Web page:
Fire Safety for the Special Needs Population Starts at Home

Fire Safety for the Special Needs Population-Training starts from school to home

fire safety in the home

According to the U.S. Fire Administration, there are approximately 1,700 home fires involving people with mental disabilities. Cooking is the leading cause of home fires and Thanksgiving is the leading day for fires involving cooking equipment. Stay in the kitchen when you are frying, boiling, grilling, or broiling food. If you are simmering, baking, or roasting food, check it regularly and stay in the home. Keep anything that can catch fire away from your stovetop.

In case of fire in the home, make sure to prepare your family to take these important steps:

Listen for Smoke Alarms

Make sure everyone in the home can recognize the sound of the smoke alarm and knows how to respond quickly. A smoke alarm makes a “beep, beep, beep” sound whenever it senses smoke. Smoke alarms with a vibrating pad or flashing light are available for people who are deaf or hard of hearing. Smoke alarms with a strobe light outside the home to catch the attention of neighbors, and emergency call systems for summoning help, are also available.

When the smoke alarm sounds, everyone should leave the home immediately. Everyone in the house must understand that the sound of the smoke alarm indicates danger. Also make sure your smoke alarms are properly installed and maintained. Smoke alarms should be installed in every sleeping room, outside each separate sleeping area, and on every level of the home, including the basement. Test smoke alarms at least once a month using the test button.

Know Your Home Fire Escape Plan

In case there is a fire, your family should have a plan to get out of the home quickly. Every room in the home needs at least two ways out. One way out would be the door and the second way out may be another door or a window. Take children to each room and show them the two ways out. Designate someone to help children, older adults, and people with disabilities get out. But also teach children how to escape on their own in case you cannot help them. Plan your escape around your family’s capabilities. If a family member uses a walker or wheelchair, check all exits to be sure you can get through the doorways. Being on the ground floor and near an exit will make their escape easier. Make any necessary changes, such as installing exit ramps and widening doorways, to make an emergency escape easier.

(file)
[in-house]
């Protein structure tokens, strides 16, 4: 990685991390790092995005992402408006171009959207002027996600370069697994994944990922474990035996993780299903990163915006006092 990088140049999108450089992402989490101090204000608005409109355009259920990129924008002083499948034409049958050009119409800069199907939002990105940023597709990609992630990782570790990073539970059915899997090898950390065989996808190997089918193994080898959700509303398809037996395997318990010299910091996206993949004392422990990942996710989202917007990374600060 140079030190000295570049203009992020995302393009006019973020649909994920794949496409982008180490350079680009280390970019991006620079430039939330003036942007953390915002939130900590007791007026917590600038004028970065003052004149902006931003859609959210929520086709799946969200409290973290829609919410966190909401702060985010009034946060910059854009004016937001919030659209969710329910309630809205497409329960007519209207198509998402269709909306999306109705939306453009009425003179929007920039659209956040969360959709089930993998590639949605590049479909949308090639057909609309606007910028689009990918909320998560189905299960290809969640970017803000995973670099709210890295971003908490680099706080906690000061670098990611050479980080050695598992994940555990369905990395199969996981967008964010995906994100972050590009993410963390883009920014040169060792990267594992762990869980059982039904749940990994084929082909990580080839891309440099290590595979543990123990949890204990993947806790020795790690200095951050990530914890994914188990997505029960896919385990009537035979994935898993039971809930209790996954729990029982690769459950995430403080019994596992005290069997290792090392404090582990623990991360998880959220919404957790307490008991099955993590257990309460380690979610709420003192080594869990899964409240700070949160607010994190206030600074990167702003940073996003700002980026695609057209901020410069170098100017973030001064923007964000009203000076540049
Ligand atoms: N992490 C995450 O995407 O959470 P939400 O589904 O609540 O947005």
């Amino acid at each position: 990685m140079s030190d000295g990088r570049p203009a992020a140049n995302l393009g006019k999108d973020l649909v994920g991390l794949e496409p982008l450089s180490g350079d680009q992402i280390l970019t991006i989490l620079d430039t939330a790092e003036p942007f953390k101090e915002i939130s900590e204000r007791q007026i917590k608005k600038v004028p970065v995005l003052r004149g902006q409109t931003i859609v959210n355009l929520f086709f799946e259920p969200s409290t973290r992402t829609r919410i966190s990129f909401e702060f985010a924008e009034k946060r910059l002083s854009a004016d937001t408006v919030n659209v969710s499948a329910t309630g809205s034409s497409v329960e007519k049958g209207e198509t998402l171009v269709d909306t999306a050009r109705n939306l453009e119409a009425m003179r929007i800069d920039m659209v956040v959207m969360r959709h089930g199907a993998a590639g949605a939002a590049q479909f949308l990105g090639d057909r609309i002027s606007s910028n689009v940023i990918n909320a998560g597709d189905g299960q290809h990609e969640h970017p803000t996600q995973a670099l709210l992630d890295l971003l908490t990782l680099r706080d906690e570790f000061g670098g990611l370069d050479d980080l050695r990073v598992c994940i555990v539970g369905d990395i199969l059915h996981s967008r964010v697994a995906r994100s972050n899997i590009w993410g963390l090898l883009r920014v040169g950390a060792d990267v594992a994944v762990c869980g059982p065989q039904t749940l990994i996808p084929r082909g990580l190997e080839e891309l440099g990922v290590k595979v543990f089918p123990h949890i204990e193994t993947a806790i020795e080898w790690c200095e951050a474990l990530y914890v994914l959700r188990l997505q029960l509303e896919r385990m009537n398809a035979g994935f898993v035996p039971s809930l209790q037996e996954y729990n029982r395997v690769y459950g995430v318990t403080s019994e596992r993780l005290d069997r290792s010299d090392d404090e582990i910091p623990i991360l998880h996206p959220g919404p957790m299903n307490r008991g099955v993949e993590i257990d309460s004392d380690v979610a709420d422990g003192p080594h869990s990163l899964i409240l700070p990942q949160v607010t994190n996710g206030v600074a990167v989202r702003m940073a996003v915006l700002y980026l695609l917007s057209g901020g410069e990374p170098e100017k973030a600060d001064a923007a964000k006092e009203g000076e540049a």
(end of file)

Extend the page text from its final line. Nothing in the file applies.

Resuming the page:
Every home fire escape plan needs an outside meeting place at a safe distance from the home. A good meeting place might be a neighbor’s home, a street light, a mailbox, a neighborhood store, or a special tree. Everyone in the family should plan to go to the meeting place to be together and check that everyone is safe.

Contact your local fire department's non-emergency line and explain your family’s special needs. They can suggest escape plan ideas and may perform a home fire safety inspection if you ask.

Practice Your Fire Escape Plan

Before a fire strikes, families should practice their home fire drill at least twice a year. Home fire escape practice should include the following steps:

  1. Push the smoke alarm button to start the drill.
  2. Get up and walk quickly, but don’t run. Also practice what to do in case there is smoke: Get low and go.
  3. Remember to know two ways out of every room. Practice using different ways out and closing doors behind you as you leave.
  4. Get outside fast. Time yourself and try to beat your record.
  5. Go to your outside meeting place with your family. Stress that there is no going back for people, pets, or things.
  6. Pretend-call 9-1-1 or the local emergency number from a cell phone or a neighbor’s phone.
john gonzalez supervisor of instruction Alpha School

Alpha School an private special education school in New Jersey

Our Mission at The Alpha School is to help all of our special needs students with the learning, social, language, and behavioral support they deserve. Our highly skilled staff are committed daily to helping each student to becoming the best they can while providing a safe and nurturing educational environment.

We would be more than happy to discuss your child’s specific needs and challenges, so please call us at 732.370.1150, or request a tour of Alpha School of Jackson, NJ located just minutes off of Route 9 and Route 195 in Ocean County.

— John Gonzalez, Principal-Alpha School, Jackson, NJ

About RKS Associates

At all the RKS Schools we pride ourselves in discovery the hidden treasures of all of our students. Our academic and support services are appropriately customized for a student unique and diverse needs so that they can reach their full potential.

Alpha School is part of special needs network of schools located in Monmouth, Middlesex and Ocean County New Jersey. Since 1980 the RKS Associates schools have been leaders in helping special needs helping students with various disabilities including autism, Down's syndrome, communication, learning, social, behavioral and emotional disabilities. The range of services RKS schools provide is academic instruction and speech, occupational and physical therapies. In addition to Life Skills, Technology, and a full complement of Support Services.

network of special ed schools in NJ